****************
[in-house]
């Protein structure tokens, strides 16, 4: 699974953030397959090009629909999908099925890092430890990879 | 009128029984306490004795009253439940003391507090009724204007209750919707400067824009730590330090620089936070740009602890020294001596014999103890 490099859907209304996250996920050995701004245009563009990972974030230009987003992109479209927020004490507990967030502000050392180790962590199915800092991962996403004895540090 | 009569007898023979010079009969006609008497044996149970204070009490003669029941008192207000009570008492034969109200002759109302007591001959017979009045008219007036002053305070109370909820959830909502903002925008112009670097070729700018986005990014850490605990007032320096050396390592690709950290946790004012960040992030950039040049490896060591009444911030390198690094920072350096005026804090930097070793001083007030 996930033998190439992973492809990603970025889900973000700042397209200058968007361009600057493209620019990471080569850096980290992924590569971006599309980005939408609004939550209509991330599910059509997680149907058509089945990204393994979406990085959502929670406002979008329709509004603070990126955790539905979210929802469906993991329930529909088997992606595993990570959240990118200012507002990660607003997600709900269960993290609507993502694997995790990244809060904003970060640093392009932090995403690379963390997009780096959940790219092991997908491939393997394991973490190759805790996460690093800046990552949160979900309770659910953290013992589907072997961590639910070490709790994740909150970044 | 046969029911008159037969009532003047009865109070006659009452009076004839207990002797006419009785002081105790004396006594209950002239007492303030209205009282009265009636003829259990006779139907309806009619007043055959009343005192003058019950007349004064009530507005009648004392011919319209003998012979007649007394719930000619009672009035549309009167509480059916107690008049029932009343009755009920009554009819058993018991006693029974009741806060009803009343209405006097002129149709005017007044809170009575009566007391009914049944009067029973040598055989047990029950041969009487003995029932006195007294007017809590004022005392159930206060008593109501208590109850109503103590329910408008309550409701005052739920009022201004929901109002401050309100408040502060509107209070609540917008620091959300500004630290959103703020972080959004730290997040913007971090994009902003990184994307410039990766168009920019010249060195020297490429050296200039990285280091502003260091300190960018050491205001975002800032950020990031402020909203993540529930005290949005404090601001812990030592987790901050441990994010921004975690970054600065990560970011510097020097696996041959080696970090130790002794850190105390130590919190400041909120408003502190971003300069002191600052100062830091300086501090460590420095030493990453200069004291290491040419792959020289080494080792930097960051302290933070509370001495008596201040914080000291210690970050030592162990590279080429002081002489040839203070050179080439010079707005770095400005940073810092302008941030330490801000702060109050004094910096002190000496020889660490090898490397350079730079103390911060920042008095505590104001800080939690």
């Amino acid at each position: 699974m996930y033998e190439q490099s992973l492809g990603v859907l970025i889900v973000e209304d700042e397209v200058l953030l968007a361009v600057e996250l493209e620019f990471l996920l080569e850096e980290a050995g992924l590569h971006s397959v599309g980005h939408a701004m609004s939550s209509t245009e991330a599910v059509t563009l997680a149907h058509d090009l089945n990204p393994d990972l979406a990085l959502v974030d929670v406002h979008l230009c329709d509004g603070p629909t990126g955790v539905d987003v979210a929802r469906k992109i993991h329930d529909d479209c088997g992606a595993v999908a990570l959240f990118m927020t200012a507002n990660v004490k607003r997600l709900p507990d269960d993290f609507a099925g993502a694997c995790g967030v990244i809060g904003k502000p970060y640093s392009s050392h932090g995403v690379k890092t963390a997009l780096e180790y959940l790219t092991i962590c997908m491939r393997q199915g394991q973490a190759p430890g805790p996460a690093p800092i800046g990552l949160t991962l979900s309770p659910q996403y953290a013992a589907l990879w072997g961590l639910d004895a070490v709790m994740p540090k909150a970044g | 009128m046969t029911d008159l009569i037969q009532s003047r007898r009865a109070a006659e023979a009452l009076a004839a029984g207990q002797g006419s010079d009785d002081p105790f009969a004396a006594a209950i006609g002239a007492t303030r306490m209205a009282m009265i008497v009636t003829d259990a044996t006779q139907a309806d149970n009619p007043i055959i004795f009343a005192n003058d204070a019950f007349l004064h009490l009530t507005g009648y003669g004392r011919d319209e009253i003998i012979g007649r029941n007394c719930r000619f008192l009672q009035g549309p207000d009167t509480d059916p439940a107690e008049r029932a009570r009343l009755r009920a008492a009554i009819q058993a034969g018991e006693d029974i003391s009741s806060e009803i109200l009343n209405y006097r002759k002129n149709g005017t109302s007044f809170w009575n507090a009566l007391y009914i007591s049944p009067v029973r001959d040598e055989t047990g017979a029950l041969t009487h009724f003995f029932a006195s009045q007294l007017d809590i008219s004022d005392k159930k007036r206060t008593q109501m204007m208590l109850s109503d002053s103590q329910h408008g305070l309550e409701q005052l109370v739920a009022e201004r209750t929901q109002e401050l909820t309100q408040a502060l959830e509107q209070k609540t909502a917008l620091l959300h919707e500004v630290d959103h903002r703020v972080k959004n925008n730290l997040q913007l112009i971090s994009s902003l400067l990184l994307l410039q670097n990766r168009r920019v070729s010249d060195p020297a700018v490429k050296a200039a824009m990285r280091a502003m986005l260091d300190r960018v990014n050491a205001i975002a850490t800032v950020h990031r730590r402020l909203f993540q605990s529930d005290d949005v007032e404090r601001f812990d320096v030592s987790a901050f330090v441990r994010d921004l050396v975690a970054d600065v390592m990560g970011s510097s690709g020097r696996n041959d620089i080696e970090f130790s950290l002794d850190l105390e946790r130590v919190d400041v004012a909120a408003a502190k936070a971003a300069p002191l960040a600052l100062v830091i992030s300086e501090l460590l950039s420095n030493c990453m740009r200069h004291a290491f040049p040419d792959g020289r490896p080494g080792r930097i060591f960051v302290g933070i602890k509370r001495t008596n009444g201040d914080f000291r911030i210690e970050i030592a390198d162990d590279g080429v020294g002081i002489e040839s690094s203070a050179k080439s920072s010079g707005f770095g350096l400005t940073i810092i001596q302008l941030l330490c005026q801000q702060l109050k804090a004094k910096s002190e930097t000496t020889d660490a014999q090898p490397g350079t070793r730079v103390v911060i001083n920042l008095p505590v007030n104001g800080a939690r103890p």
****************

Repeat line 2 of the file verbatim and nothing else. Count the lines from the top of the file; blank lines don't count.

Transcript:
């Protein structure tokens, strides 16, 4: 699974953030397959090009629909999908099925890092430890990879 | 009128029984306490004795009253439940003391507090009724204007209750919707400067824009730590330090620089936070740009602890020294001596014999103890 490099859907209304996250996920050995701004245009563009990972974030230009987003992109479209927020004490507990967030502000050392180790962590199915800092991962996403004895540090 | 009569007898023979010079009969006609008497044996149970204070009490003669029941008192207000009570008492034969109200002759109302007591001959017979009045008219007036002053305070109370909820959830909502903002925008112009670097070729700018986005990014850490605990007032320096050396390592690709950290946790004012960040992030950039040049490896060591009444911030390198690094920072350096005026804090930097070793001083007030 996930033998190439992973492809990603970025889900973000700042397209200058968007361009600057493209620019990471080569850096980290992924590569971006599309980005939408609004939550209509991330599910059509997680149907058509089945990204393994979406990085959502929670406002979008329709509004603070990126955790539905979210929802469906993991329930529909088997992606595993990570959240990118200012507002990660607003997600709900269960993290609507993502694997995790990244809060904003970060640093392009932090995403690379963390997009780096959940790219092991997908491939393997394991973490190759805790996460690093800046990552949160979900309770659910953290013992589907072997961590639910070490709790994740909150970044 | 046969029911008159037969009532003047009865109070006659009452009076004839207990002797006419009785002081105790004396006594209950002239007492303030209205009282009265009636003829259990006779139907309806009619007043055959009343005192003058019950007349004064009530507005009648004392011919319209003998012979007649007394719930000619009672009035549309009167509480059916107690008049029932009343009755009920009554009819058993018991006693029974009741806060009803009343209405006097002129149709005017007044809170009575009566007391009914049944009067029973040598055989047990029950041969009487003995029932006195007294007017809590004022005392159930206060008593109501208590109850109503103590329910408008309550409701005052739920009022201004929901109002401050309100408040502060509107209070609540917008620091959300500004630290959103703020972080959004730290997040913007971090994009902003990184994307410039990766168009920019010249060195020297490429050296200039990285280091502003260091300190960018050491205001975002800032950020990031402020909203993540529930005290949005404090601001812990030592987790901050441990994010921004975690970054600065990560970011510097020097696996041959080696970090130790002794850190105390130590919190400041909120408003502190971003300069002191600052100062830091300086501090460590420095030493990453200069004291290491040419792959020289080494080792930097960051302290933070509370001495008596201040914080000291210690970050030592162990590279080429002081002489040839203070050179080439010079707005770095400005940073810092302008941030330490801000702060109050004094910096002190000496020889660490090898490397350079730079103390911060920042008095505590104001800080939690």